Carlos Marmol removed from closer’s role indefinitely

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Cubs manager Mike Quade acknowledged the obvious following yesterday’s close call win over the Marlins, telling Carrie Muskat of MLB.com that Carlos Marmol will be removed from the closer role indefinitely to work on his mechanics.

“Relievers just don’t have the side time and the time to work on stuff that starters do,” Quade said. “You almost have to say you’re going to give him a couple of days.”

Marmol walked four out of the five batters he faced Thursday night and followed that up by allowed two hits and a walk before being yanked from yesterday’s game in favor of Sean Marshall, who recorded the final out. If it wasn’t for Hanley Ramirez, who ran into the second out at second base, things could have been a lot worse.

Marmol’s ERA has jumped from 2.21 to 3.80 over his last four appearances. He has gone 20 batters without registering a strikeout, a shocking statistic for someone who has struck out 29.9 percent of the batters he’s faced during his major league career.

“He needs to get himself consistent, work-wise and understand what he needs to do, like he has for years,” Quade said. “Everybody goes through tough times and adjustments and this is one of his. We don’t want to lose sight of the fact that this guy has been good for a long time. It’s not like he’s been falling apart.”

Not completely true. For what it’s worth, Marmol is averaging just 91.9 mph on his fastball this season, down from 94.1 mph in 2010 and 94 mph in 2009. According to Brooks Baseball, he topped out at 91.4 mph on his heater yesterday. That’s not the guy we’re used to seeing.

There’s no timetable for Marmol’s return to the closer’s role, but Marshall and Kerry Wood should handle most of the save chances while he attempts to right himself.

The Marlins are “willing to engage” on trade talks for Giancarlo Stanton

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Jon Morosi hears that the Marlins are “willing to engage with other teams” on a possible Giancarlo Stanton trade.

As we noted yesterday, Stanton has cleared revocable waivers, so he’s eligible to be dealt to any club. The price for Stanton is likely to be high given that he’s enjoying a career year, batting .285/.376/.646 with a league-leading 44 home runs and 94 RBI in 116 games this season. He’s also, obviously, the cornerstone of the franchise.

You also have to assume that anyone looking to acquire Stanton would want the Marlins to chip in money on his $285 million contract. If not, someone might’ve simply claimed him on waivers with the hope that the Marlins would simply let him walk, right? Which suggests that any negotiation over Stanton would be a long and difficult one. It might also involve Stanton agreeing to restructure his deal, which currently gives him an opt-out after the 2020 season. That would likely involve the MLBPA as well, which just makes it all the more complicated.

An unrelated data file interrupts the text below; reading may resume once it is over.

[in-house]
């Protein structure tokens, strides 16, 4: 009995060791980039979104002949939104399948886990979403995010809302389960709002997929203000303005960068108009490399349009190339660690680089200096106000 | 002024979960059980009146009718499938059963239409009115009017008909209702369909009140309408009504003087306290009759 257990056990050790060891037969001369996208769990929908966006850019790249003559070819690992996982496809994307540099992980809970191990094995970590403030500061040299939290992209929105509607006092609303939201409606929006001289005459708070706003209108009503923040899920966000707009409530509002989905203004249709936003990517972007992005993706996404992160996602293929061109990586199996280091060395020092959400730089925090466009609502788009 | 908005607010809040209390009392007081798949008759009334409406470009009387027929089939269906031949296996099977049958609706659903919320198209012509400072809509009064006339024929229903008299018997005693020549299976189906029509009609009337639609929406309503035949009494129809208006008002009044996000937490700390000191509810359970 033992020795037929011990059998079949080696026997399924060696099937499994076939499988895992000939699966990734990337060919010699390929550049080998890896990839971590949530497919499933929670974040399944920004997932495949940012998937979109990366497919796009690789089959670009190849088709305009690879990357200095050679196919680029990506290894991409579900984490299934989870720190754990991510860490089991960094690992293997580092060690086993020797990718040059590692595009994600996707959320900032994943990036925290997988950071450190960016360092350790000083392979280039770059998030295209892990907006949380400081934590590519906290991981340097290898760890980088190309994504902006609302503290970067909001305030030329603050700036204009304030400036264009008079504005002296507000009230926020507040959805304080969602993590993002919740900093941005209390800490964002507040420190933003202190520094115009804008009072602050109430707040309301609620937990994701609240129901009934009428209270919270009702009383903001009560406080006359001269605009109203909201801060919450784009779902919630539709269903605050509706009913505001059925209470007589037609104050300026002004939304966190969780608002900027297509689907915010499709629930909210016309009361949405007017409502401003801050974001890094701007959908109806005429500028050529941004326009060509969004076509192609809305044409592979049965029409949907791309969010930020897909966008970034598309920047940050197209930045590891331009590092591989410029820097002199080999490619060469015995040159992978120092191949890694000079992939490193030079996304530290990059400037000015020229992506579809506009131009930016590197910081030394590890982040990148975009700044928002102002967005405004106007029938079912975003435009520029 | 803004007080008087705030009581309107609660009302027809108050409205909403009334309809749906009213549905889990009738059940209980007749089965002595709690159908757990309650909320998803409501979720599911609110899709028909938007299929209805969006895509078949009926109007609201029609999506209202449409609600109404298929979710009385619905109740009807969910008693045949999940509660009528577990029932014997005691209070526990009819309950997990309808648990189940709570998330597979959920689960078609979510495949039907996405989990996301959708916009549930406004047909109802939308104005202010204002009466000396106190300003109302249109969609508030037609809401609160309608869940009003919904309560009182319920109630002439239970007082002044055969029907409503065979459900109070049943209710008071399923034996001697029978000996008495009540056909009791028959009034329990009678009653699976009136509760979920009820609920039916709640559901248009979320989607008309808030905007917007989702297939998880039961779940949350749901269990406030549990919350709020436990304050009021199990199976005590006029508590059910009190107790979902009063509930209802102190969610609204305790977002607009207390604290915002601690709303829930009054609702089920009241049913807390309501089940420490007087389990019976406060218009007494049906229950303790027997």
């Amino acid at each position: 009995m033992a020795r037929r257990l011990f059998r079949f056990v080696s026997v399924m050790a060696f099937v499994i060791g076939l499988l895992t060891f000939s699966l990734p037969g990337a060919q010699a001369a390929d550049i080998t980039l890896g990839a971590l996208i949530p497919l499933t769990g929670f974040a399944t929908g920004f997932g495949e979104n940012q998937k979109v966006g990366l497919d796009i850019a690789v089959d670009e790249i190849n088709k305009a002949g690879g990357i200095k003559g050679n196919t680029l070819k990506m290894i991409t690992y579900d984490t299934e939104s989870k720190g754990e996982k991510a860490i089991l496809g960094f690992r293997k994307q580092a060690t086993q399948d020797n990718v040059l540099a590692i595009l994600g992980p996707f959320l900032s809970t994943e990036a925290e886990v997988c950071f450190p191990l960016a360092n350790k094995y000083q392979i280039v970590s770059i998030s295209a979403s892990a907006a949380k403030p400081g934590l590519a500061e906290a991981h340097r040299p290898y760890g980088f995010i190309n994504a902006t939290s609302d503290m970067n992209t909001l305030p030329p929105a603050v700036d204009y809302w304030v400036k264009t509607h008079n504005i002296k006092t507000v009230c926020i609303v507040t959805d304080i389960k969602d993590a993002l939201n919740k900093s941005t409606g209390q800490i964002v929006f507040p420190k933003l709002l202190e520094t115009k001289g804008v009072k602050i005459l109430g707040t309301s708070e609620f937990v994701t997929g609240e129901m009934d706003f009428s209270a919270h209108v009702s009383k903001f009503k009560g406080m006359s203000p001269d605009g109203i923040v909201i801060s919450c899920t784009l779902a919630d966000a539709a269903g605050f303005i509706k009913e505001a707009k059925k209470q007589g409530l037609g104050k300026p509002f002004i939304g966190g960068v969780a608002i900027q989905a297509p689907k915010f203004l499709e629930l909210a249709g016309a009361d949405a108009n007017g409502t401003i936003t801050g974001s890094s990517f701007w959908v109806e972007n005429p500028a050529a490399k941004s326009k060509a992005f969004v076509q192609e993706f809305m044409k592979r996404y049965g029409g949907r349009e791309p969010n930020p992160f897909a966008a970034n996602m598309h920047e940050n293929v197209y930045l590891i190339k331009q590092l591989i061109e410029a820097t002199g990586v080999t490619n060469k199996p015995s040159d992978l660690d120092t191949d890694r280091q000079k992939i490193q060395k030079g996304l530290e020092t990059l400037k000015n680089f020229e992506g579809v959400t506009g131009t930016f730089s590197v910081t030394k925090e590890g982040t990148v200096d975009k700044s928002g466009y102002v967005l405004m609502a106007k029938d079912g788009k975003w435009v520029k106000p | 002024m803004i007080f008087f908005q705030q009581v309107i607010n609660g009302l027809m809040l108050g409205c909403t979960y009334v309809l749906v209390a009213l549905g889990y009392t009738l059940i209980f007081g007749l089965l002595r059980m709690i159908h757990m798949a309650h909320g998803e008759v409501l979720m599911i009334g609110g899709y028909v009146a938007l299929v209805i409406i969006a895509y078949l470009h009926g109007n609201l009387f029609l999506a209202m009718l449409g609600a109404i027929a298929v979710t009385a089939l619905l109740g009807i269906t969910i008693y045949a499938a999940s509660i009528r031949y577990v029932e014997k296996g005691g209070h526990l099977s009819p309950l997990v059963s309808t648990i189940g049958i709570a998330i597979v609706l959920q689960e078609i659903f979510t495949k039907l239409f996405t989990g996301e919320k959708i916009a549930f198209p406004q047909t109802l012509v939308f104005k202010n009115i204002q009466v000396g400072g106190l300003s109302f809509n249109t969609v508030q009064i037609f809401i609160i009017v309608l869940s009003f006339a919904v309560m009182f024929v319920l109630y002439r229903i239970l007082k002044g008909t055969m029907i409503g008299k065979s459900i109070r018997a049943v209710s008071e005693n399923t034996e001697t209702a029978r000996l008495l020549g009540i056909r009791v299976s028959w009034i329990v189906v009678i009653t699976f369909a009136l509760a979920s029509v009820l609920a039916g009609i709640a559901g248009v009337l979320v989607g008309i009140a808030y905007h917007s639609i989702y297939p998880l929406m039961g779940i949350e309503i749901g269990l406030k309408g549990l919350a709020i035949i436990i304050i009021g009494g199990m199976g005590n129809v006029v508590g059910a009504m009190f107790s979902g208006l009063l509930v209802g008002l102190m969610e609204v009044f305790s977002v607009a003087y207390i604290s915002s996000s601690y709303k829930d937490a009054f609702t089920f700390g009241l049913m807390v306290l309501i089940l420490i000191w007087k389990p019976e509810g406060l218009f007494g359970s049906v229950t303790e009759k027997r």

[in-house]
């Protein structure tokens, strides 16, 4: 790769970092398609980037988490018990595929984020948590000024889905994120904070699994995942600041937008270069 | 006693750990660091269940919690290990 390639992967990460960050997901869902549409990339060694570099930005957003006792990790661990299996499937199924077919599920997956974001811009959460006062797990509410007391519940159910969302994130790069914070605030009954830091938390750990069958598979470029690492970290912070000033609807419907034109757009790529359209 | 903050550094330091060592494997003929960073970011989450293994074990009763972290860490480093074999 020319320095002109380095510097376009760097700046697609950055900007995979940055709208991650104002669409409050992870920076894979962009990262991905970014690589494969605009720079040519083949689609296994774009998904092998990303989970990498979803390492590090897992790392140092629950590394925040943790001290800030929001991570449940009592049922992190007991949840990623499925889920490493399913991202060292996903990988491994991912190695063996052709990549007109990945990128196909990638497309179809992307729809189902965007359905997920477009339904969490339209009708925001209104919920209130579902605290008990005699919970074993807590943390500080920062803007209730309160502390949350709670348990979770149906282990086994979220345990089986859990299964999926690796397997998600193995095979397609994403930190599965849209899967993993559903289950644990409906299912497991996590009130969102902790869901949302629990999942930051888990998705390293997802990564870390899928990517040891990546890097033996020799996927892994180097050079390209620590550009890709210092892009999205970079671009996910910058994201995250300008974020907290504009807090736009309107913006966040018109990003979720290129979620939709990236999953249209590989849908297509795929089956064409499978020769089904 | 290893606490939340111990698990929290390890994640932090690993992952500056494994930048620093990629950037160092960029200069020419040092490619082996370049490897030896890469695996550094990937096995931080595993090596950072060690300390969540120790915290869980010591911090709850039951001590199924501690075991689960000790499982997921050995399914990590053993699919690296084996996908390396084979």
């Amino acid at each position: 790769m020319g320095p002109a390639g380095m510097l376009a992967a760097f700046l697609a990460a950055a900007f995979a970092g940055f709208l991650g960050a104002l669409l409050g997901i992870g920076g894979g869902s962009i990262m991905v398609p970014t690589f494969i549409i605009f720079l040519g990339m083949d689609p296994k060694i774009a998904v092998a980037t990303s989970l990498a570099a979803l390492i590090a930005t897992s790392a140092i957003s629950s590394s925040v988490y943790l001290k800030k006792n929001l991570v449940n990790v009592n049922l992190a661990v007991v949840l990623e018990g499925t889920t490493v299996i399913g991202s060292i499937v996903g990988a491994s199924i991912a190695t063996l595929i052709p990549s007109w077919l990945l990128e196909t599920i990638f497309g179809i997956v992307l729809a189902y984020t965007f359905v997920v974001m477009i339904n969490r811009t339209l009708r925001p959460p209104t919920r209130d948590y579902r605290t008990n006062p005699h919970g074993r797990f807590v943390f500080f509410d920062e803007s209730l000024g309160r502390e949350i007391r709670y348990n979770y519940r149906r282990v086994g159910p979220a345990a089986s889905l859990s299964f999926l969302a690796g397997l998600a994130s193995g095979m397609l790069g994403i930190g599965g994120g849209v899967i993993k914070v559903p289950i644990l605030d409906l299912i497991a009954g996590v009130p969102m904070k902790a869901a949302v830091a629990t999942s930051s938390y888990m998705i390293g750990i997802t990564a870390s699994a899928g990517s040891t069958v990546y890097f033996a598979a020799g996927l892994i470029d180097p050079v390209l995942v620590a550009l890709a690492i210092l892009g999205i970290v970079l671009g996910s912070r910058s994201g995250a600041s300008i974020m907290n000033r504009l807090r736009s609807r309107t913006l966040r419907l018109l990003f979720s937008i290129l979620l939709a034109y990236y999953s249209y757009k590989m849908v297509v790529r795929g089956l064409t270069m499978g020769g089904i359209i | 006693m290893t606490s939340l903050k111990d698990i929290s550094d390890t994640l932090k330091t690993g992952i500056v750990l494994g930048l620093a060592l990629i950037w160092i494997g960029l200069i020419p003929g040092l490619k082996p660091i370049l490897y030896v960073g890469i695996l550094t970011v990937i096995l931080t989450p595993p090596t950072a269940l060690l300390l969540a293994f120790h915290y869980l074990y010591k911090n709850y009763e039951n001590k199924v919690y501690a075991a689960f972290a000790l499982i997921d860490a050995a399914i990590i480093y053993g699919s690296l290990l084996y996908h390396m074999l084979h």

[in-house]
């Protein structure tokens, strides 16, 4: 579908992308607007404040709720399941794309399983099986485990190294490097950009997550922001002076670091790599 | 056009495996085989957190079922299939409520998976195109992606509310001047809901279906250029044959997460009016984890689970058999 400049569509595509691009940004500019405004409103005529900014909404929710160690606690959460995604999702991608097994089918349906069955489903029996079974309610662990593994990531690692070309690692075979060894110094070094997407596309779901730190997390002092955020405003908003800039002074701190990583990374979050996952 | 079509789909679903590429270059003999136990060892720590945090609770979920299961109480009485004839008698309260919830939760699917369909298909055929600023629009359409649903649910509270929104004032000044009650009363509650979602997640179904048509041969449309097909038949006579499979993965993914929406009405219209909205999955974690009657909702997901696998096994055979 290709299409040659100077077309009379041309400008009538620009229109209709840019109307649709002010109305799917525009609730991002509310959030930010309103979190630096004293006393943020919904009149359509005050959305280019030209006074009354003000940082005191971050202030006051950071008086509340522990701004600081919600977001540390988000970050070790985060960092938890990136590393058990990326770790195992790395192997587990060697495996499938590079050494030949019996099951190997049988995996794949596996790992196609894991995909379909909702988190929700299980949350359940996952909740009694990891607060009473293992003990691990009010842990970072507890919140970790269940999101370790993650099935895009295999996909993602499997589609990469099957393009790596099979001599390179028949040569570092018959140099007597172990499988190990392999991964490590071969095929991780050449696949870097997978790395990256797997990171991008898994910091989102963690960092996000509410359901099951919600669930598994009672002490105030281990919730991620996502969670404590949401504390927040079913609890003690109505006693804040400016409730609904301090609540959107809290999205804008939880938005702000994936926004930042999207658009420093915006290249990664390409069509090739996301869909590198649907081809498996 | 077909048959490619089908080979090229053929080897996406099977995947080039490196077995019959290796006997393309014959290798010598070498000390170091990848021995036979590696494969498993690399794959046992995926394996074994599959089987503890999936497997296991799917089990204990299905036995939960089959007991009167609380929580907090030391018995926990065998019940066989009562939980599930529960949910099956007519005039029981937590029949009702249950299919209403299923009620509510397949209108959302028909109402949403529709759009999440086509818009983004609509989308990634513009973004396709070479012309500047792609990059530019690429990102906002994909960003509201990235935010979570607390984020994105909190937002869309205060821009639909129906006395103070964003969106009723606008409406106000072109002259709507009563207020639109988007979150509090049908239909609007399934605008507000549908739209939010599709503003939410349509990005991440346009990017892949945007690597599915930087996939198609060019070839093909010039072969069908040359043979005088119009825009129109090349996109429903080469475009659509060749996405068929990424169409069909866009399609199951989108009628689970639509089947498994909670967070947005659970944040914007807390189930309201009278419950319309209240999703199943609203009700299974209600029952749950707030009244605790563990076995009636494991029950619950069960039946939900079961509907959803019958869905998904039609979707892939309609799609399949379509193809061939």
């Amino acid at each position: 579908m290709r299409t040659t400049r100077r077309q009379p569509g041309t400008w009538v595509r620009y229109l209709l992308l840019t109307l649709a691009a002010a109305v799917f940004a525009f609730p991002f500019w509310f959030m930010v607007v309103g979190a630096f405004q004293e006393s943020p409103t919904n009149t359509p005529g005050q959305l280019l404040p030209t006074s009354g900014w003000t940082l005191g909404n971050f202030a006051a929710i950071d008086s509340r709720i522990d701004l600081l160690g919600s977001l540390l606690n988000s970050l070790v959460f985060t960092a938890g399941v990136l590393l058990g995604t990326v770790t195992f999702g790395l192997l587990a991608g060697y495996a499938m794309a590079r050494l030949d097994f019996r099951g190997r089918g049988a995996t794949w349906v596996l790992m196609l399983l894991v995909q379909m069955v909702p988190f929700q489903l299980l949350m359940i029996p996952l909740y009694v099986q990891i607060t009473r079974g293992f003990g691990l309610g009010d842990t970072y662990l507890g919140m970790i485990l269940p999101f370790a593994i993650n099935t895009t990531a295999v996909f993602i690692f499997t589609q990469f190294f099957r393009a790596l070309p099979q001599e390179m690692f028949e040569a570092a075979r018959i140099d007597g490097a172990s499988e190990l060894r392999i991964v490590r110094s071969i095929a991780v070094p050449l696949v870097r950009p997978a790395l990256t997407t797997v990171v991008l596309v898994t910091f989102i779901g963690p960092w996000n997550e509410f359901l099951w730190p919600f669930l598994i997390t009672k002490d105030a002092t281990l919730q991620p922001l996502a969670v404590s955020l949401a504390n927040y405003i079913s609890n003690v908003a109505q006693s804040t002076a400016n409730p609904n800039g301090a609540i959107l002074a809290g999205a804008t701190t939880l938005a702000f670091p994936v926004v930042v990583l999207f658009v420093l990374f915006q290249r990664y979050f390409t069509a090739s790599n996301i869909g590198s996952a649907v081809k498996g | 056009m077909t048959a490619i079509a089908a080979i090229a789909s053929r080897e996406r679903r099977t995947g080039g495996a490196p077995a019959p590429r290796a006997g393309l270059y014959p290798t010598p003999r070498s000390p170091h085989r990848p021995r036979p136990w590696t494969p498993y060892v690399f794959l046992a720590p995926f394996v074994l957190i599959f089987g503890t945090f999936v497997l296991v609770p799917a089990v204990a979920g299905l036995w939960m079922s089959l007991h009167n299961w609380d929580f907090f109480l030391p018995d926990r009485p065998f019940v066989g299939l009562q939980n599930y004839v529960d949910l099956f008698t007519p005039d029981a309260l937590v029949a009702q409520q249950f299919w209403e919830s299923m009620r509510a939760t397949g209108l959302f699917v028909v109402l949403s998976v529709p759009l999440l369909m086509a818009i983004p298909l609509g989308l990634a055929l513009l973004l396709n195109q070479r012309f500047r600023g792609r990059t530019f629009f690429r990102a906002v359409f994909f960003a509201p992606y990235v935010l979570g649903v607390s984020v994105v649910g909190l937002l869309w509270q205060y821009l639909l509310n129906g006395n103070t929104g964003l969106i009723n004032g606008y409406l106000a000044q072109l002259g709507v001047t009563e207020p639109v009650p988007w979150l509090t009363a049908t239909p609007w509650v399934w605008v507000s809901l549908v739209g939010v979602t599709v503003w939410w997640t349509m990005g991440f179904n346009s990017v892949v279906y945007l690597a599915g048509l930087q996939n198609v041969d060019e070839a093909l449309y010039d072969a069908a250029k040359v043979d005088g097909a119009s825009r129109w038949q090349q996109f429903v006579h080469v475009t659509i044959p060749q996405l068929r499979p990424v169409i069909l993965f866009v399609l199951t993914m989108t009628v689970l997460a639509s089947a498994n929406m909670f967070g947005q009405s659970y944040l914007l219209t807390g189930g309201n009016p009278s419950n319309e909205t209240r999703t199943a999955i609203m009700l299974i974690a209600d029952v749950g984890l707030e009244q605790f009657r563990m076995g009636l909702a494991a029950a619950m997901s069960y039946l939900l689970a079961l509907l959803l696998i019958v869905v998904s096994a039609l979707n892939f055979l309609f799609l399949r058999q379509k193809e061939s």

I think it’s a long shot that the Marlins would trade Stanton in-season, but it’s not hard to imagine him being traded this winter.

Jered Weaver announces his retirement

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Jered Weaver, a 12-year big league veteran and a three-time All-Star, has announced his retirement.

Weaver was struggling mightily with the Padres this year, going 0-5 in nine starts and posting a 7.44 ERA,, a 2.6 BB/9 and 4.9 K/9 ratio over 42.1 innings. He hadn’t posted a sub-4.00 ERA since 2014 and his velocity had, quite famously, sunk into the low 80s and even high 70s at times in recent seasons. A spate of physical setbacks contributed to that, with a hip inflammation ailing him this season and nerve issues in his neck and back afflicting him for the past few years.

But even if his recent seasons have been less-than-memorable, it’s worth remembering that he was, for a time, one of baseball’s best pitchers. He posted a record of 131-69 with a 3.28 ERA in his first 9 seasons, leading the American League in strikeouts in 2010 and leading the circuit in wins in 2012 and 2014. He likewise led the league in WHIP and hits allowed per nine innings in 2012.

He finishes his career with a record of 150-98, an ERA of 3.63 (ERA+ of 111) and a K/BB ratio of 1,621/551 in 2,067.1 innings. He pitched in four American League Division Series and the 2009 ALCS, posting a 2.67 ERA in seven playoff games pitched.

Happy trails, Jered. A first-ballot induction into the Hall of He Was Really Dang Good, Even if We Forgot About It For A While is in your future.